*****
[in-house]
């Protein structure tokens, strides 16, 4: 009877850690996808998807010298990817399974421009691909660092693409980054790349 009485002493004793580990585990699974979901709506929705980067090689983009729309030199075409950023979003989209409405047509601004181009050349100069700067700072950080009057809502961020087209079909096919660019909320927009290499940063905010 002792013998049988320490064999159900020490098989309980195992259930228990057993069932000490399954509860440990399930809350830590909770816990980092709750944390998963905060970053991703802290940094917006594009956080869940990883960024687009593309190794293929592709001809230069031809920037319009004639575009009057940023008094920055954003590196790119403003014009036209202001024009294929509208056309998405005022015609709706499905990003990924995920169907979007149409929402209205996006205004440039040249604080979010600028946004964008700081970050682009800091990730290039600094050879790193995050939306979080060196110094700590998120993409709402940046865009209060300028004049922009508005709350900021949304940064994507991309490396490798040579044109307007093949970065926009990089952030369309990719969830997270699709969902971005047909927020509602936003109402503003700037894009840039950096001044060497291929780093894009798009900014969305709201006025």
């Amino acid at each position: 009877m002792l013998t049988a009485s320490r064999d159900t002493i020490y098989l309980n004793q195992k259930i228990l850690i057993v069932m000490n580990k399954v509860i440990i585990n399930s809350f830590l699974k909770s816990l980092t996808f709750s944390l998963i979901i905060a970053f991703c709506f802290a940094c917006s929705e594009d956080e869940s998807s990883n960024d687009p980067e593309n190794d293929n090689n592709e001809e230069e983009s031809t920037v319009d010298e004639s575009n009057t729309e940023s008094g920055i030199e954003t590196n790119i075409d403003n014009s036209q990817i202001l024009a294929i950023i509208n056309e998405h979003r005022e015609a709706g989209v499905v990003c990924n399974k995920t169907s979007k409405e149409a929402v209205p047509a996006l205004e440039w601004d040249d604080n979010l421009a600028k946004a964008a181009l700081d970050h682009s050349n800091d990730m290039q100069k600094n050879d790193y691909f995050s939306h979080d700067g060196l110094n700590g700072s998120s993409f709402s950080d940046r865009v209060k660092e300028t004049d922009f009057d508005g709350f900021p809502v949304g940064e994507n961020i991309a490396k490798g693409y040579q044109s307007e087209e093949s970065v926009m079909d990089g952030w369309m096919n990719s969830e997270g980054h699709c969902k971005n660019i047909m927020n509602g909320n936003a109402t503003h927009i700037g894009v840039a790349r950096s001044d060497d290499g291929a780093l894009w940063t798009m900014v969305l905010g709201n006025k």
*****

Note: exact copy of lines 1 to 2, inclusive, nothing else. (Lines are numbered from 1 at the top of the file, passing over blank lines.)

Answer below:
[in-house]
């Protein structure tokens, strides 16, 4: 009877850690996808998807010298990817399974421009691909660092693409980054790349 009485002493004793580990585990699974979901709506929705980067090689983009729309030199075409950023979003989209409405047509601004181009050349100069700067700072950080009057809502961020087209079909096919660019909320927009290499940063905010 002792013998049988320490064999159900020490098989309980195992259930228990057993069932000490399954509860440990399930809350830590909770816990980092709750944390998963905060970053991703802290940094917006594009956080869940990883960024687009593309190794293929592709001809230069031809920037319009004639575009009057940023008094920055954003590196790119403003014009036209202001024009294929509208056309998405005022015609709706499905990003990924995920169907979007149409929402209205996006205004440039040249604080979010600028946004964008700081970050682009800091990730290039600094050879790193995050939306979080060196110094700590998120993409709402940046865009209060300028004049922009508005709350900021949304940064994507991309490396490798040579044109307007093949970065926009990089952030369309990719969830997270699709969902971005047909927020509602936003109402503003700037894009840039950096001044060497291929780093894009798009900014969305709201006025």